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I was playing around with GCC disassembler on gcc.godbolt.org and I noticed that GCC starting version 4.6 compiles multiplication differently. I have the following two functions:

unsigned m126(unsigned i)
{
    return i * 126;
}

unsigned m131(unsigned i)
{
    return i * 131;
}

m126 compiles into:

mov eax, edi
mov edx, 126
imul eax, edx
ret

And m131 compiles into:

imul eax, edi, 131
ret

Why is the difference? GCC 4.5 generates the same opcode in both cases.

A link to the actual example on GCC Explorer.

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1  
Because it generates different code if the number is above a signed byte's max value. –  Doorknob Dec 20 '12 at 16:57
    
@Doorknob: That's an interesting hypothesis, why would it need to do this? –  NPE Dec 20 '12 at 17:00
    
@Doorknob: True, I didn't notice that. I was looking only at crossing the 8-bit boundary. Is it more efficient or compact this way? –  detunized Dec 20 '12 at 17:01
    
It's certainly not more compact (I've checked the machine code). I don't see why it would be more efficient either. –  NPE Dec 20 '12 at 17:09
    
is mov edx,126 not using just "one byte for the constant"? - in which case it's possibly a byte shorter than the 32-bit constant for imul eax,edi,126 –  Mats Petersson Dec 20 '12 at 17:58
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1 Answer

up vote 9 down vote accepted

Found this in gcc/config/i386/i386.md (see the comment on the top):

;; imul $8/16bit_imm, regmem, reg is vector decoded.
;; Convert it into imul reg, reg
;; It would be better to force assembler to encode instruction using long
;; immediate, but there is apparently no way to do so.
(define_peephole2
  [(parallel [(set (match_operand:SWI248 0 "register_operand")
           (mult:SWI248
            (match_operand:SWI248 1 "nonimmediate_operand")
            (match_operand:SWI248 2 "const_int_operand")))
          (clobber (reg:CC FLAGS_REG))])
   (match_scratch:SWI248 3 "r")]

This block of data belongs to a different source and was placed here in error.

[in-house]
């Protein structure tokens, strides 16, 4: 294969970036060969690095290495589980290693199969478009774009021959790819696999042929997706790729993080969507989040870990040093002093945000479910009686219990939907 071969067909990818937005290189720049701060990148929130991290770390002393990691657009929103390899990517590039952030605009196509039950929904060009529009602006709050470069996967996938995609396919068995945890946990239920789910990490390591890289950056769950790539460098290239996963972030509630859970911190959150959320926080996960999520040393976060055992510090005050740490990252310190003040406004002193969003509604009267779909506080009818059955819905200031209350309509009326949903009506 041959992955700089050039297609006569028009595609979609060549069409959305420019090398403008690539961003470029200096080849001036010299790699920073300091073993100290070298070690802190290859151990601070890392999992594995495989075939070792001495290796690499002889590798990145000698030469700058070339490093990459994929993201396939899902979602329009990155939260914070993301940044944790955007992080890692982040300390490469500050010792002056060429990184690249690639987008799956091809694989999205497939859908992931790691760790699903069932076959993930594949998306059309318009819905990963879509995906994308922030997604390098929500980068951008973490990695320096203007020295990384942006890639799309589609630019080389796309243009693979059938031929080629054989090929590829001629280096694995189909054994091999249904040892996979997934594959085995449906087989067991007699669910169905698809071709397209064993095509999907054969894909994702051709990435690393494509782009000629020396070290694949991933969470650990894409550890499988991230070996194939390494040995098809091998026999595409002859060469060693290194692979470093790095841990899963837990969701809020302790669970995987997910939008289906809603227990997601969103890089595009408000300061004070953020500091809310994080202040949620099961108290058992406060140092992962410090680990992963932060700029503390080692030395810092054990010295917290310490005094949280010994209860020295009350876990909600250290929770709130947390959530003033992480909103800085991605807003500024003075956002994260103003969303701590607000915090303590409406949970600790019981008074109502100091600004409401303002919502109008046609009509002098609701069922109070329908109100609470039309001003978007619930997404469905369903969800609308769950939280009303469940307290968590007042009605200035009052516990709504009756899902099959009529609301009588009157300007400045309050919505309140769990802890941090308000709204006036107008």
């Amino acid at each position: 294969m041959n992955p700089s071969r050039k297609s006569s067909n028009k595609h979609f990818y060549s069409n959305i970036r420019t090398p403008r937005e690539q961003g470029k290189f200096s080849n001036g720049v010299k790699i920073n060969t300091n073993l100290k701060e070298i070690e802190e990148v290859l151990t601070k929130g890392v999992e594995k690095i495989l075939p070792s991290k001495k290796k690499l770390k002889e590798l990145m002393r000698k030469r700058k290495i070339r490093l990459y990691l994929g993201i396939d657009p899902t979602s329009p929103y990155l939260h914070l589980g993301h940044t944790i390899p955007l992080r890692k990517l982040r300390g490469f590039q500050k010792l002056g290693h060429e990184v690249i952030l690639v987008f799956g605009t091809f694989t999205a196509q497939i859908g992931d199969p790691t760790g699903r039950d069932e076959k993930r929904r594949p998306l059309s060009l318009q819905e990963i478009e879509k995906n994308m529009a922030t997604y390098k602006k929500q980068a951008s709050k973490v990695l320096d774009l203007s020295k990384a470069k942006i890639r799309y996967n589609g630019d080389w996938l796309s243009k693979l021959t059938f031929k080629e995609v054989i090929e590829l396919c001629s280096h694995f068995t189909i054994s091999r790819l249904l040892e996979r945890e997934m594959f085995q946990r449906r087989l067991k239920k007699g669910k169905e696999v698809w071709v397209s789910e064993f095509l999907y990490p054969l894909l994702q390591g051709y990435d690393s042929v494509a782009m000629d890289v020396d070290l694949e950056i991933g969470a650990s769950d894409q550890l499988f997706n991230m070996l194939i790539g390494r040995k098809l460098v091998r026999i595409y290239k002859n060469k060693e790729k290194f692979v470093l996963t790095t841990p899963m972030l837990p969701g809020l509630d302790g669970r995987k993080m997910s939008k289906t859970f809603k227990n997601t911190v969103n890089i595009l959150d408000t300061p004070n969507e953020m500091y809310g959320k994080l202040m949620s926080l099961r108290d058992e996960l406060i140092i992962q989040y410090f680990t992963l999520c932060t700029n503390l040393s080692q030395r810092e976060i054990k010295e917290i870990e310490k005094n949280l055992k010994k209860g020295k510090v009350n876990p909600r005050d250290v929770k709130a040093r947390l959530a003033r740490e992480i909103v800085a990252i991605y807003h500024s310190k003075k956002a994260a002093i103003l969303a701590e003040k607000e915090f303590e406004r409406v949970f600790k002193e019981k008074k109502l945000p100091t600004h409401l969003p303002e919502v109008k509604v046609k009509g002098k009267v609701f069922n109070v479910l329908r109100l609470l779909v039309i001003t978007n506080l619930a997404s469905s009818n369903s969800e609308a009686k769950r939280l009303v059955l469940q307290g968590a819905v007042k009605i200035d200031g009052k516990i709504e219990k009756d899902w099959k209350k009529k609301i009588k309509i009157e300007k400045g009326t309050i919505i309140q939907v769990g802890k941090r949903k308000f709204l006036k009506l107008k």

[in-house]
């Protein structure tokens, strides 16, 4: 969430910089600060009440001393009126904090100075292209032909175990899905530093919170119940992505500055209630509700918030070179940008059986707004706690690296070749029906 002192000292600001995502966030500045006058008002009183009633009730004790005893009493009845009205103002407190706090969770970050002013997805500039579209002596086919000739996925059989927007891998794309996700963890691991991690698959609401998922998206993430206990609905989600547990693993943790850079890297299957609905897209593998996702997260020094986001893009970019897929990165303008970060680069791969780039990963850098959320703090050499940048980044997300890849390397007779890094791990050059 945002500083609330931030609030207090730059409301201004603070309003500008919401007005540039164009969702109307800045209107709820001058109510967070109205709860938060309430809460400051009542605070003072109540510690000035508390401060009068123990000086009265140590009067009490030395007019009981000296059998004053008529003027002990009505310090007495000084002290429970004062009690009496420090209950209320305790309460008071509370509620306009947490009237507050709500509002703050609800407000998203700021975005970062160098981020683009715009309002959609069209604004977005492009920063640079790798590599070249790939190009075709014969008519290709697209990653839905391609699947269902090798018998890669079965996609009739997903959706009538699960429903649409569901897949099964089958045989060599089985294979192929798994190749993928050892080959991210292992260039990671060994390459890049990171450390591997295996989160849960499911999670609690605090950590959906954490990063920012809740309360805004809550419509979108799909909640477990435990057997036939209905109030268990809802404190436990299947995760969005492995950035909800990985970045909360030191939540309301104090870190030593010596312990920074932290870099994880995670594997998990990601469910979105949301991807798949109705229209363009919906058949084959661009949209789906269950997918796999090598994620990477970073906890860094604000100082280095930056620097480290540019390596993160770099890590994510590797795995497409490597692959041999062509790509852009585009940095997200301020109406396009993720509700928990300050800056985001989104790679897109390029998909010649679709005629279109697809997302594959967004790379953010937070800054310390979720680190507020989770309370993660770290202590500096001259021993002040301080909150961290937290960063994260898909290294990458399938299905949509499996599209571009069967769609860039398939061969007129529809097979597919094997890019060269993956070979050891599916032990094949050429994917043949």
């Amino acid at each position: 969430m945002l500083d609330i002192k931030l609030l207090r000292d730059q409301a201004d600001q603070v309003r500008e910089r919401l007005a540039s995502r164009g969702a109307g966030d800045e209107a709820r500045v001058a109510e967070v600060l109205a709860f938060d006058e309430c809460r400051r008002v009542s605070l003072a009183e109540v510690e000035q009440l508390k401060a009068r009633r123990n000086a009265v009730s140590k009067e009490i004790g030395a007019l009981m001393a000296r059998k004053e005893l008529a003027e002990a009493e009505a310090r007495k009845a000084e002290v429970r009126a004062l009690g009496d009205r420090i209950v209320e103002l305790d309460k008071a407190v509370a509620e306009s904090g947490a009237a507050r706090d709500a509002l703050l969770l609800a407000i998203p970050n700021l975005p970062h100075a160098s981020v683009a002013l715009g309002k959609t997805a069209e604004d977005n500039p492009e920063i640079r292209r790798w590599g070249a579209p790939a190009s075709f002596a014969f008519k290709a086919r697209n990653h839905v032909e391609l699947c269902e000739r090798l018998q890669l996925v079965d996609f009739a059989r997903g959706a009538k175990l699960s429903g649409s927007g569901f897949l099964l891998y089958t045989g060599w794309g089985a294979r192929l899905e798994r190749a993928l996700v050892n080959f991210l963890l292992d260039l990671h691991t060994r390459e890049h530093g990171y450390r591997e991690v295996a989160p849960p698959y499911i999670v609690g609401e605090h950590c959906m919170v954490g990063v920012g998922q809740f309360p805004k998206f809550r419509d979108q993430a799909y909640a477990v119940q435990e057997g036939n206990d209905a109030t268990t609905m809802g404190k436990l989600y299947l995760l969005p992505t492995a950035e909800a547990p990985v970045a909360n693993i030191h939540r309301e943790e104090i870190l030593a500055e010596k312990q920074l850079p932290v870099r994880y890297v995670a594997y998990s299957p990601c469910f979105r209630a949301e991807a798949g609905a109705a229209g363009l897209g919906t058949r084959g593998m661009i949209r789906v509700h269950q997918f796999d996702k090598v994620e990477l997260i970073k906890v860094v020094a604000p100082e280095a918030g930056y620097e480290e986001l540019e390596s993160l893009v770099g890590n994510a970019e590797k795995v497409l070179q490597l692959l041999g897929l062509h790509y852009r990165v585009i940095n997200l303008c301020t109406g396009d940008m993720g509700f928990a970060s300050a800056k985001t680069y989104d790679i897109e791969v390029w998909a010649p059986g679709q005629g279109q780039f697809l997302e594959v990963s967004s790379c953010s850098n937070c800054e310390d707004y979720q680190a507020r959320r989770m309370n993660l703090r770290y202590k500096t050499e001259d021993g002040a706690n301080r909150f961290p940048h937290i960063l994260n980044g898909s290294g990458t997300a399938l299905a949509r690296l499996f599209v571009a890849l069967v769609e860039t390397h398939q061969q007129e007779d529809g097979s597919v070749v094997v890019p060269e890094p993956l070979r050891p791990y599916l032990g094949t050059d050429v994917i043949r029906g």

"TARGET_SLOW_IMUL_IMM8 && optimize_insn_for_speed_p ()
   && satisfies_constraint_K (operands[2])"
  [(set (match_dup 3) (match_dup 2))
   (parallel [(set (match_dup 0) (mult:SWI248 (match_dup 0) (match_dup 3)))
          (clobber (reg:CC FLAGS_REG))])]
{
  if (!rtx_equal_p (operands[0], operands[1]))
    emit_move_insn (operands[0], operands[1]);
})

Seems like it has something to do with instruction decoding (sorry I'm not an expert)

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It seems like this is something related. But I don't really understand how this code explains the difference. –  detunized Dec 21 '12 at 0:08
    
After studying it for some time it starts to make sense. Seems when TARGET_SLOW_IMUL_IMM8 is defined and satisfies_constraint_K is true (which is defined in constrains.md and mean that the constant is in [-128, 127] range) it replaces the 3 operand imul with the 3 instruction combo. It looks like imul with imm8 could be slow on some CPUs. –  detunized Dec 21 '12 at 0:35
    
In i386.c there's a bit of code that says: /* X86_TUNE_SLOW_IMUL_IMM8: Imul of 8-bit constant is vector path on AMD machines. */ m_CORE2I7 | m_K8 | m_AMDFAM10 | m_BDVER | m_BTVER | m_GENERIC64. It kinda makes sense now. Thanks. –  detunized Dec 21 '12 at 0:54
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